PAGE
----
Scott v. United States Steel Corp.

Decision Date11 June 1964
Citation203 Pa.Super. 459,201 A.2d 243
PartiesMrs. Theima SCOTT, Widow of William Scott, Deceased, Appellant, v. UNITED STATES STEEL CORPORATION and Commonwealth of Pennsylvania, Appellees.
CourtPennsylvania Superior Court

Samuel J. Goldstein, Pittsburgh, for appellant.

Ira R. Hill, Reed, Smith, Shaw & McClay, G. T. Skinner Pittsburgh, Robert F. Stokes, Clairton, Wilson H. Oldhouser Harrisburg, for appellees.

Before ERVIN, WRIGHT, WOODSIDE, WATKINS MONTGOMERY, and FLOOD, JJ.

WATKINS, Judge.

This is an appeal from an order of the County Court of Allegheny County affirming the denial of benefits by the Workmen's Compensation Board in an occupational disease case. Mrs Thelma Scott, a widow, brought the claim for occupational disease benefits alleging that her husband, William Scott who was an employee of the United States Steel Corporation, died as a result of lung cancer, with metastasis to the skull, as the result of his employment.

The Referee disallowed the claim in that there was no causal connection and the Workmen's Compensation Board affirmed the disallowance of benefits and dismissed the appeal on the ground that she had failed to sustain her burden of proof that her husband's death, through cancer, was caused by his employment. The court below affirmed the Board.

This claim is brought under § 108 of the Pennsylvania Occupational Disease Act of June 21, 1939, P.L. 566, under the amendment of February 28, 1956, P.L. 1095, § 1, 77 P.S. § 1208(n), which reads as follows:

'(n) All other occupational diseases (1) to which the claimant is exposed by reason of his employment, and (2) which are peculiar to the industry or occupation, and (3) which are not common to the general population * * *'

We said in DeMascola v. Lancaster, 200 Pa.Super. 365, 371, 189 A.2d 333 (1963): 'It is apparent that the provisions of § 1401(c) as necessary proof in occupational disease cases are included in this amendment.'

Section 1401(c) reads as follows: '(c) Compensation for the occupational diseases enumerated in this act shall be paid only when such occupational disease is peculiar to the occupation or industry in which the employe was engaged and not common to the general population. * * *' Included, therefore, in the claimant's burden of proof, is that the disease itself is peculiar to the occupation or industry in question and not common to the general population.

Section 301(f) of the Occupational Discase Act, 77 P.S. § 1401(f) reads as follows: '(f) If it be shown that the employe, at or immediately before the date of disability, was employed in any occupation or industry in which the occupational disease is a hazard, it shall be presumed that the employe's occupational disease arose out of and in the course of his employment but this presumption shall not be conclusive.'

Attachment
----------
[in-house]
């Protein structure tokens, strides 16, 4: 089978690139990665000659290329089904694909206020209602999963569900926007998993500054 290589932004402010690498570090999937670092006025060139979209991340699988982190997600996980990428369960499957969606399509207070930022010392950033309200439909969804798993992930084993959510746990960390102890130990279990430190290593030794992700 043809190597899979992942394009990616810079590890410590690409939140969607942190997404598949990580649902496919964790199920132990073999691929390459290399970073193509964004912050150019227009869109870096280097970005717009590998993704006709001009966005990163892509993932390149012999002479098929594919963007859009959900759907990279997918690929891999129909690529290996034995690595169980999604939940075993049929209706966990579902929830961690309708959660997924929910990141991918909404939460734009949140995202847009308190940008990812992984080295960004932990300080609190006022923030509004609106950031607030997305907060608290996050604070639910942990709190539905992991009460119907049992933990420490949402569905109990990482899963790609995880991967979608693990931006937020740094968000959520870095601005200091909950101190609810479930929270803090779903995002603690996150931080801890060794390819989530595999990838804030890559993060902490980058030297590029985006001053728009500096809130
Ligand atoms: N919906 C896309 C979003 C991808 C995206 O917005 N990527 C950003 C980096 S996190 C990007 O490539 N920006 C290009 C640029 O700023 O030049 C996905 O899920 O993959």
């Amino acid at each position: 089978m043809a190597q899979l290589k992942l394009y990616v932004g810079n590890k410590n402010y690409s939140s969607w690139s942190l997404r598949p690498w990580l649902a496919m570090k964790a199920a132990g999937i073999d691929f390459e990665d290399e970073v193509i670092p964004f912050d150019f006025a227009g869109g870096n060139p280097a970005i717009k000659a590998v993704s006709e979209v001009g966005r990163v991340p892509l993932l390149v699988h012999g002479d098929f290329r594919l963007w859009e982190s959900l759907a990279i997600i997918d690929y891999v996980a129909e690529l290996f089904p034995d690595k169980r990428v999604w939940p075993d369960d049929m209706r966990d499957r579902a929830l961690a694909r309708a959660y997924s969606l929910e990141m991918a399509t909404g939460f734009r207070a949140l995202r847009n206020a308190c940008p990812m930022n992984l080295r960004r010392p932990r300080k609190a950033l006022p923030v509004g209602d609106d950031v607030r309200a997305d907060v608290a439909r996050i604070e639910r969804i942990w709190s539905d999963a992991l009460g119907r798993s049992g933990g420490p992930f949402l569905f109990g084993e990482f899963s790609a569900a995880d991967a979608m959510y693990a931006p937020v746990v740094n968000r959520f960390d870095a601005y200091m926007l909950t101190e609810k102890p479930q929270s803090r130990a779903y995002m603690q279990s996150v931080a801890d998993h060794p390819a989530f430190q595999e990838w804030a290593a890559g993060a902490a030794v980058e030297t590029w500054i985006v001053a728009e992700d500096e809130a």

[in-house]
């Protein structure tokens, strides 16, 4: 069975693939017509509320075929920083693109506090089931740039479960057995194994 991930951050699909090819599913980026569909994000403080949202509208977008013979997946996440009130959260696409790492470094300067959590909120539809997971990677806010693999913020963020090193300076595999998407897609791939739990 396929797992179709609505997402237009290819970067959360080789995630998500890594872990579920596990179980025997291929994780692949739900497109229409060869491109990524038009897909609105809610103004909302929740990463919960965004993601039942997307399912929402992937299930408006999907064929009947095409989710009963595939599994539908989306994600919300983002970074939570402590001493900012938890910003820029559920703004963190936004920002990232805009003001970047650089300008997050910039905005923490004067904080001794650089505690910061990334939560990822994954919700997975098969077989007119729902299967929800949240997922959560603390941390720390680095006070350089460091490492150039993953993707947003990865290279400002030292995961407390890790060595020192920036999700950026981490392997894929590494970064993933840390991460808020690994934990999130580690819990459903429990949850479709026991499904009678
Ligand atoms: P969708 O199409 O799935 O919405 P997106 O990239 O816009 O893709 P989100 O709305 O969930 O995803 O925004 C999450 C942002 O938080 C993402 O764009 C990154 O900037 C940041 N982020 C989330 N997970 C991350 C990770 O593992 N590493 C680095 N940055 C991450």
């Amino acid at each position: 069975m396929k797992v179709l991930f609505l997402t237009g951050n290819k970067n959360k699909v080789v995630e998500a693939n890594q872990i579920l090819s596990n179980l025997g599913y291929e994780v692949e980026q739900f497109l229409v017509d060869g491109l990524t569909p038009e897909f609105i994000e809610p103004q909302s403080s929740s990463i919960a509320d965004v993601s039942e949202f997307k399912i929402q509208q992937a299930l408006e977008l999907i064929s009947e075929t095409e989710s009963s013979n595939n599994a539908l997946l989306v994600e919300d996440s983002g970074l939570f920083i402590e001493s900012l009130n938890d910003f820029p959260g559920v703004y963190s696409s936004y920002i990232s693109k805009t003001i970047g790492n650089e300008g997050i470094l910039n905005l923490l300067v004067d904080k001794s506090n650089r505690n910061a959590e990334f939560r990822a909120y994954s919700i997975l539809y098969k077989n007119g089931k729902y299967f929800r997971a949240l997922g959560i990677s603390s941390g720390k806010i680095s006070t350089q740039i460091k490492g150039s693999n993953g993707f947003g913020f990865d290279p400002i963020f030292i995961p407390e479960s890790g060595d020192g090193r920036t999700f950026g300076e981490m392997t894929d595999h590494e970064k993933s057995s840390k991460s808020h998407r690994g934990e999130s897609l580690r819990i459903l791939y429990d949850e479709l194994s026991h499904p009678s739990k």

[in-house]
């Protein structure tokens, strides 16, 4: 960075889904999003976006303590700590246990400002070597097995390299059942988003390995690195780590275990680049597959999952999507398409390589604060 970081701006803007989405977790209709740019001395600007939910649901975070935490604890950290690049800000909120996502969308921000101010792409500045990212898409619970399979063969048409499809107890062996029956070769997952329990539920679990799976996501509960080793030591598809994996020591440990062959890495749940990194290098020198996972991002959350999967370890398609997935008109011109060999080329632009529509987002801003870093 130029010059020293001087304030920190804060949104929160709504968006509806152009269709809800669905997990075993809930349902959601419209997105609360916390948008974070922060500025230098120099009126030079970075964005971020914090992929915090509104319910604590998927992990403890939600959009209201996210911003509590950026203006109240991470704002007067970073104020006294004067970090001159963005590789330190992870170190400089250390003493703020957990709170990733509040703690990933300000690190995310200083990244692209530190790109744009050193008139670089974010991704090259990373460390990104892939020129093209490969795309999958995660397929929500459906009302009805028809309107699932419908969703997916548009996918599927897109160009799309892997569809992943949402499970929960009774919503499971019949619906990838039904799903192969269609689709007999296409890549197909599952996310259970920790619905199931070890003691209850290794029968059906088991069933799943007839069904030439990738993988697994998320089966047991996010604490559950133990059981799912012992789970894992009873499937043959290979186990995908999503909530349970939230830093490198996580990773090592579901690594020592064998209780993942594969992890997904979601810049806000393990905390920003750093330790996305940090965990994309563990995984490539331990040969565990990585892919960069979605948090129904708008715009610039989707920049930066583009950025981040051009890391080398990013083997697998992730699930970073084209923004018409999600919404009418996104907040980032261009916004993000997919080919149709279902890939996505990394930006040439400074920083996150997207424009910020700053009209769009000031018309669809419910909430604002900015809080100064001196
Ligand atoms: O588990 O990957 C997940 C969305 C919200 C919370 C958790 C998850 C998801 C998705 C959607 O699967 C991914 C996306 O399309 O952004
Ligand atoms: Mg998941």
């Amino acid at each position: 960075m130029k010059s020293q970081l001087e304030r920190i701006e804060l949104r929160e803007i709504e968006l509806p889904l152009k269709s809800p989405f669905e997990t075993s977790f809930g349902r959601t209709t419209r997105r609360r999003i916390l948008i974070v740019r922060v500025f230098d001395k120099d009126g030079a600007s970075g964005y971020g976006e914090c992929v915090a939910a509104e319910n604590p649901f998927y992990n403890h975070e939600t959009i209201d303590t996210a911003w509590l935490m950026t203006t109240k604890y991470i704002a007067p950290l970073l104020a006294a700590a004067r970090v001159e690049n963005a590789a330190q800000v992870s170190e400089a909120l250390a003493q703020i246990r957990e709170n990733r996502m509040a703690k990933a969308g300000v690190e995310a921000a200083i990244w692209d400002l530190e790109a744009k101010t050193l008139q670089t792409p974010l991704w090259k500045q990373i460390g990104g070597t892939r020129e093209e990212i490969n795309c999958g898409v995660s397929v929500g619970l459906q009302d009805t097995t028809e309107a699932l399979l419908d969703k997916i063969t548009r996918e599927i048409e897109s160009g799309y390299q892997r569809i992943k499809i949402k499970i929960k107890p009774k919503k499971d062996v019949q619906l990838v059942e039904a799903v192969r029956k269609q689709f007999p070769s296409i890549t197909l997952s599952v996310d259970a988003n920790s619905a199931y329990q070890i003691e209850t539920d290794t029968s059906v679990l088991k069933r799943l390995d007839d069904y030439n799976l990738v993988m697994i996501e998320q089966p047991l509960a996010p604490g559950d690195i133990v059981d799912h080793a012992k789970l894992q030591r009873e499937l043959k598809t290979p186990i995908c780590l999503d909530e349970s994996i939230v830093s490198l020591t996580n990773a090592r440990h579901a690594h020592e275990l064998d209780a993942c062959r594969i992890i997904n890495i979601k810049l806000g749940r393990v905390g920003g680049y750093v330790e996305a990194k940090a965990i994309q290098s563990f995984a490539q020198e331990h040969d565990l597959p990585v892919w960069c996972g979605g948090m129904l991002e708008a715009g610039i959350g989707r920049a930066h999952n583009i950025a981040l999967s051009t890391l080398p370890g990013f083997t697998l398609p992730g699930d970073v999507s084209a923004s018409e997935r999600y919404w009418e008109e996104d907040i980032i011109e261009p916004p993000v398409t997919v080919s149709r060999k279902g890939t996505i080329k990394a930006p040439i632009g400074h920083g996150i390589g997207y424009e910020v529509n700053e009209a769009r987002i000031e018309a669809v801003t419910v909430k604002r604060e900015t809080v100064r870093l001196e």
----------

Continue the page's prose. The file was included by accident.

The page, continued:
William Scott, the claimant's decedent, was employed as a laborer in the coal tar by-products division of the United States Steel Corporation from 1942 until August 18, 1958, when he became totally disabled as a result of lung cancer and died on April 9, 1959.

Section 108 of the Occupational Disease Act and its amendments, 77 P.S. § 1208, supra, provides inter alia that: 'The term 'occupational disease,' as used in this act, shall mean only the following diseases.' The act then proceeds through subsections (a) to (m), inclusive, and subsection (o) to designate specific diseases as 'occupational diseases'. Subsection (n), supra, was added as a 'catch-all' amendment to take care of diseases, not so designated by the act but which by meeting the burden of proof set forth therein could qualify as 'occupational diseases'.

The burden of proof under § 1208(n), supra, is a heavy one. She must prove that the disease, in this case, lung cancer, is a hazard of his employment and that he was exposed to it; that cancer is a disease which is peculiar to the industry or occupation; and that it is not common to the general public. There was evidence in this case that cancer could have been a hazard in that there were exudations of coal tar distillates and gases which contained cancer producing agents in the form of aromatic hydrocarbons, but there was no evidence that lung cancer is a disease which is peculiar to this industry and that it was not common to the general public. We must take judicial notice of the fact that lung cancer is not peculiar to this industry and that it is common to the general public. We might just as well say that this claimant was exposed, in this industry, as he might very well be, to the common cold and that it is peculiar to the industry and not common to the general public.

At the outset the legislature designated by name the occupational diseases that were covered by the law. In order for diseases of the heart and lungs to be considered as occupational diseases in the cases of paid firemen, the legislature enacted a special amendment making proof that such diseases were peculiar to the industry and not common to the general public unnecessary. DeMascola v. Lancaster, supra. This is not the case under § 1208(n), supra...

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